When NASCAR officially told manufacturers they could no longer directly support racers, a prohibition that was only lightly observed by GM and Ford, Chrysler sought a new series to test their mettle and gain publicity. They chose the new Daytona Continental road race, and built up a 1965 Plymouth Belvedere with the 426 Hemi dual-carb racing engine. The car was a prototype—a factory version was planned for homologation, with a likely thousand or two to be made.
The Daytona Continental was a 1,240 mile road race intended for GT cars and factory prototypes, giving Ferraris, Porsches, and other European (or European style) sports cars a definite edge. Plymouth’s entry was a 3,850-pound (all liquids, no driver) Belvedere, quite large compared to all the other competitors—the 1962 race had been won by a Lotus, while Ferrari took 1963 and 1964.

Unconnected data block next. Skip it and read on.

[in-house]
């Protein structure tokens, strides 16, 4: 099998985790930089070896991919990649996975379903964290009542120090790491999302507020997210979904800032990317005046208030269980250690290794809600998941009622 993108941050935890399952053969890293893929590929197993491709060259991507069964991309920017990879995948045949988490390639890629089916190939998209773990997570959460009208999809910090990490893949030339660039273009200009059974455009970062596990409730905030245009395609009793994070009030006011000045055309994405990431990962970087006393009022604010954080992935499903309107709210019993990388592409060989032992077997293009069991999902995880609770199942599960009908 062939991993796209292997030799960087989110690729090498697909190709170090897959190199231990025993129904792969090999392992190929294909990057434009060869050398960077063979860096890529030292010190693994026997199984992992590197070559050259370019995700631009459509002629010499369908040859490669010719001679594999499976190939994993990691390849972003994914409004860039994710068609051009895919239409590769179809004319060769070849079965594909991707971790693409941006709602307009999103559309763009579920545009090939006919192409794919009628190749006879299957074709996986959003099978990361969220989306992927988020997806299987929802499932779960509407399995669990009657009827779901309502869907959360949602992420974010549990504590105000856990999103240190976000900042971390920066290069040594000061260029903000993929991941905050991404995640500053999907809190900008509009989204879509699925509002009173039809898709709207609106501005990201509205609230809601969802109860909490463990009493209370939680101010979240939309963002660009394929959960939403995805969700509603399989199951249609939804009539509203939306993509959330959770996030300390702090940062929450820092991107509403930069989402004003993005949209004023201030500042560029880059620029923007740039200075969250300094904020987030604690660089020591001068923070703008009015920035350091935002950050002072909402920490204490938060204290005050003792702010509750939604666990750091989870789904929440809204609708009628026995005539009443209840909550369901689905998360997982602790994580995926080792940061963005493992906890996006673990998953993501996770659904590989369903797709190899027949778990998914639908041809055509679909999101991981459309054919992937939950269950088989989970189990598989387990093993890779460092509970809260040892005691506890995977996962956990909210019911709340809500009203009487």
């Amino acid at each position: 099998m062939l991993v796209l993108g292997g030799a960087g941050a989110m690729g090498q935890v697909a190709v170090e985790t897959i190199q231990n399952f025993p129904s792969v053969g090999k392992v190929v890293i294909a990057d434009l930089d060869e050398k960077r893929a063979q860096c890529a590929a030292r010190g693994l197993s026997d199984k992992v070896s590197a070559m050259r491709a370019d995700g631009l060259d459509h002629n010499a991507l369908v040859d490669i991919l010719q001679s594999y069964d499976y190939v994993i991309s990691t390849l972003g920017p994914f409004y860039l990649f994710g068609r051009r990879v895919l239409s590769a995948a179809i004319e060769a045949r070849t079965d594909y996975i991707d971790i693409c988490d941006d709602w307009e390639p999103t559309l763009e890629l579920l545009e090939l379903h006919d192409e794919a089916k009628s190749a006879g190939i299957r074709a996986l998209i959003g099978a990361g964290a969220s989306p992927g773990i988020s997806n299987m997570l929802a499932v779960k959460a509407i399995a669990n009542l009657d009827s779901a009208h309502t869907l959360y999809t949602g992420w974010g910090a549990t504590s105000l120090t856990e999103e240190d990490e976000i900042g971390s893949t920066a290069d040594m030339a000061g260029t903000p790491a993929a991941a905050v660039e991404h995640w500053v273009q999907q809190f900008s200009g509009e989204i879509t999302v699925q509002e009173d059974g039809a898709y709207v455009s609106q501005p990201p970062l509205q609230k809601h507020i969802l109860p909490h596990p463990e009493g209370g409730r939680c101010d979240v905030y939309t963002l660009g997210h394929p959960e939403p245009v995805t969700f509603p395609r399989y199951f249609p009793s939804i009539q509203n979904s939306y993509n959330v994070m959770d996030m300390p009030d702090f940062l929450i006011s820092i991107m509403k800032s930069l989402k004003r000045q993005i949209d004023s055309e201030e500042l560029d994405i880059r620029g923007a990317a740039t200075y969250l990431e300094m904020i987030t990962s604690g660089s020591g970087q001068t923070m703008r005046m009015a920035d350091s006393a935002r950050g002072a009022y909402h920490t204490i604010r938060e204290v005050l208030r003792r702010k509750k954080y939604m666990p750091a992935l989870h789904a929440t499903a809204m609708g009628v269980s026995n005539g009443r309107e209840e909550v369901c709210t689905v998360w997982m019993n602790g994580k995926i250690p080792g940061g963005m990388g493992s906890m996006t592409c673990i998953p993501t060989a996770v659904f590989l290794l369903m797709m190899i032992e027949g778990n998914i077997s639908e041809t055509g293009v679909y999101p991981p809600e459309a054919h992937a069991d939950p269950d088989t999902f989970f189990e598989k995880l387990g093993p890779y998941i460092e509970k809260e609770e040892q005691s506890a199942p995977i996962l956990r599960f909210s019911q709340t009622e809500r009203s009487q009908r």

The covers over the lights were likely meant for protection rather than aerodynamics, especially since the stock door handles stuck out of the sides and no other aero touches were added. The car had an A-833 four-speed manual transmission with active cooling, along with a good deal of air ducting to cool the brakes. The prototype car used lessons from NASCAR and USAC racing, but this was a harsher environment.
The Plymouth went to Daytona for three days of practice before the race, running 102 laps during practice—around 388 miles. The engineers ran out of time to replace the practice engine with a new one, and settled for replacing the exhaust rocker arms and moving on. The car qualified #11.
After 50 laps, oil pressure dropped; at 52 laps, a connecting rod bearing failed, possibly from the lack of oil pressure, and the car dropped out of the race. Chrysler left the Daytona Continental to traditional sports cars, and before long returned to a successful NASCAR run. Full story and more photos at motales.com